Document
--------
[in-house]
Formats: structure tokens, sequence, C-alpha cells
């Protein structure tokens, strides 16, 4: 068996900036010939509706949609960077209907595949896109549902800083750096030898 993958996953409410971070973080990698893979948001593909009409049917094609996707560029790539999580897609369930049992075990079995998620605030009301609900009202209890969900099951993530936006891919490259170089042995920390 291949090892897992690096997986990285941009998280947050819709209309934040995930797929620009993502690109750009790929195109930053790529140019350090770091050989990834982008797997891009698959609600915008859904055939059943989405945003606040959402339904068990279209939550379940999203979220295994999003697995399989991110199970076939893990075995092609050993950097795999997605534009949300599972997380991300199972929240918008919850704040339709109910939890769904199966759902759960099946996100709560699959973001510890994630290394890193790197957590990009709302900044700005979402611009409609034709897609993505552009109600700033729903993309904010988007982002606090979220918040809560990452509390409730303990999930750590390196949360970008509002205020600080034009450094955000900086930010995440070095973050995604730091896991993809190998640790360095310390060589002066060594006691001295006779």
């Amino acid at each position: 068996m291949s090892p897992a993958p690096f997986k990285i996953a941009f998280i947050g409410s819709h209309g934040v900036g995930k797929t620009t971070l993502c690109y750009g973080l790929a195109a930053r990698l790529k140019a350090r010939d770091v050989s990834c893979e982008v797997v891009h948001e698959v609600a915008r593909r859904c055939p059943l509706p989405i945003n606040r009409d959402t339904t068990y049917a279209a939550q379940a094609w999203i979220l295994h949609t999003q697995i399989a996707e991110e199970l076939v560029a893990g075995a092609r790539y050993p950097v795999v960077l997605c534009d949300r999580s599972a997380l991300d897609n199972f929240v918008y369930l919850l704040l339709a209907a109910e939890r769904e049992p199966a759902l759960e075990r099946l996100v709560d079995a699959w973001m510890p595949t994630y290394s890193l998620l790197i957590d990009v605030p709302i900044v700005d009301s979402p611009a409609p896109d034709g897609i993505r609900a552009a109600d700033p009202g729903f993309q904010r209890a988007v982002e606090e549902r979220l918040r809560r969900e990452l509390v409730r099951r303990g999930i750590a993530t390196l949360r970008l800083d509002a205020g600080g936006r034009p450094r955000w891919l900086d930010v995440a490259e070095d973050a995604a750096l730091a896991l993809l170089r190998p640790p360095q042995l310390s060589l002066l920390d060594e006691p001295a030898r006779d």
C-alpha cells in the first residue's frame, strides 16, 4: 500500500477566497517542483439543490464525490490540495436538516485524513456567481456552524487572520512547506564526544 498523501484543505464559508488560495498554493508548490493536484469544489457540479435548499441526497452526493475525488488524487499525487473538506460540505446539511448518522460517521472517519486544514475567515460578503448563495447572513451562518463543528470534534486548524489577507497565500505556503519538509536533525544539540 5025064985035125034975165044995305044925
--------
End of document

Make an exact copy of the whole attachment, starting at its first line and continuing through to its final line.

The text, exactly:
[in-house]
Formats: structure tokens, sequence, C-alpha cells
């Protein structure tokens, strides 16, 4: 068996900036010939509706949609960077209907595949896109549902800083750096030898 993958996953409410971070973080990698893979948001593909009409049917094609996707560029790539999580897609369930049992075990079995998620605030009301609900009202209890969900099951993530936006891919490259170089042995920390 291949090892897992690096997986990285941009998280947050819709209309934040995930797929620009993502690109750009790929195109930053790529140019350090770091050989990834982008797997891009698959609600915008859904055939059943989405945003606040959402339904068990279209939550379940999203979220295994999003697995399989991110199970076939893990075995092609050993950097795999997605534009949300599972997380991300199972929240918008919850704040339709109910939890769904199966759902759960099946996100709560699959973001510890994630290394890193790197957590990009709302900044700005979402611009409609034709897609993505552009109600700033729903993309904010988007982002606090979220918040809560990452509390409730303990999930750590390196949360970008509002205020600080034009450094955000900086930010995440070095973050995604730091896991993809190998640790360095310390060589002066060594006691001295006779």
């Amino acid at each position: 068996m291949s090892p897992a993958p690096f997986k990285i996953a941009f998280i947050g409410s819709h209309g934040v900036g995930k797929t620009t971070l993502c690109y750009g973080l790929a195109a930053r990698l790529k140019a350090r010939d770091v050989s990834c893979e982008v797997v891009h948001e698959v609600a915008r593909r859904c055939p059943l509706p989405i945003n606040r009409d959402t339904t068990y049917a279209a939550q379940a094609w999203i979220l295994h949609t999003q697995i399989a996707e991110e199970l076939v560029a893990g075995a092609r790539y050993p950097v795999v960077l997605c534009d949300r999580s599972a997380l991300d897609n199972f929240v918008y369930l919850l704040l339709a209907a109910e939890r769904e049992p199966a759902l759960e075990r099946l996100v709560d079995a699959w973001m510890p595949t994630y290394s890193l998620l790197i957590d990009v605030p709302i900044v700005d009301s979402p611009a409609p896109d034709g897609i993505r609900a552009a109600d700033p009202g729903f993309q904010r209890a988007v982002e606090e549902r979220l918040r809560r969900e990452l509390v409730r099951r303990g999930i750590a993530t390196l949360r970008l800083d509002a205020g600080g936006r034009p450094r955000w891919l900086d930010v995440a490259e070095d973050a995604a750096l730091a896991l993809l170089r190998p640790p360095q042995l310390s060589l002066l920390d060594e006691p001295a030898r006779d």
C-alpha cells in the first residue's frame, strides 16, 4: 500500500477566497517542483439543490464525490490540495436538516485524513456567481456552524487572520512547506564526544 498523501484543505464559508488560495498554493508548490493536484469544489457540479435548499441526497452526493475525488488524487499525487473538506460540505446539511448518522460517521472517519486544514475567515460578503448563495447572513451562518463543528470534534486548524489577507497565500505556503519538509536533525544539540 5025064985035125034975165044995305044925